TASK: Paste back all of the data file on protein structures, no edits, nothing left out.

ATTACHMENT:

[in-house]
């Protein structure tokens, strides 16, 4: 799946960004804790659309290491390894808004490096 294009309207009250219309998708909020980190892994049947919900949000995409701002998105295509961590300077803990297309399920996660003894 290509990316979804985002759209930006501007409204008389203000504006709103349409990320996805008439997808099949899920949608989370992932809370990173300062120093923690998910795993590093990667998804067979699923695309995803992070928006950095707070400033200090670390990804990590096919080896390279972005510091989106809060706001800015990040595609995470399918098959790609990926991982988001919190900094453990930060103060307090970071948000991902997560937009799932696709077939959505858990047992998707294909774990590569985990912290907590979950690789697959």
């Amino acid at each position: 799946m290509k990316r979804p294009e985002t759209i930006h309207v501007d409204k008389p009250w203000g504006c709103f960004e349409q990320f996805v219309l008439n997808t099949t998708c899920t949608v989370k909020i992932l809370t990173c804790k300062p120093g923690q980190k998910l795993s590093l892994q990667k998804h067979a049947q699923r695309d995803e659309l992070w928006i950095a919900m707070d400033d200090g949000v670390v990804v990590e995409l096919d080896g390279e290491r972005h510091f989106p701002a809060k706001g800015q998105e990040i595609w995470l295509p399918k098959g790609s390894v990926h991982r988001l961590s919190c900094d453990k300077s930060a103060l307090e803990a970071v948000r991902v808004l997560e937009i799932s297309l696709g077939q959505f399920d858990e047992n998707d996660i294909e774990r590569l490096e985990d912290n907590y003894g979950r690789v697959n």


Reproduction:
[in-house]
């Protein structure tokens, strides 16, 4: 799946960004804790659309290491390894808004490096 294009309207009250219309998708909020980190892994049947919900949000995409701002998105295509961590300077803990297309399920996660003894 290509990316979804985002759209930006501007409204008389203000504006709103349409990320996805008439997808099949899920949608989370992932809370990173300062120093923690998910795993590093990667998804067979699923695309995803992070928006950095707070400033200090670390990804990590096919080896390279972005510091989106809060706001800015990040595609995470399918098959790609990926991982988001919190900094453990930060103060307090970071948000991902997560937009799932696709077939959505858990047992998707294909774990590569985990912290907590979950690789697959």
């Amino acid at each position: 799946m290509k990316r979804p294009e985002t759209i930006h309207v501007d409204k008389p009250w203000g504006c709103f960004e349409q990320f996805v219309l008439n997808t099949t998708c899920t949608v989370k909020i992932l809370t990173c804790k300062p120093g923690q980190k998910l795993s590093l892994q990667k998804h067979a049947q699923r695309d995803e659309l992070w928006i950095a919900m707070d400033d200090g949000v670390v990804v990590e995409l096919d080896g390279e290491r972005h510091f989106p701002a809060k706001g800015q998105e990040i595609w995470l295509p399918k098959g790609s390894v990926h991982r988001l961590s919190c900094d453990k300077s930060a103060l307090e803990a970071v948000r991902v808004l997560e937009i799932s297309l696709g077939q959505f399920d858990e047992n998707d996660i294909e774990r590569l490096e985990d912290n907590y003894g979950r690789v697959n």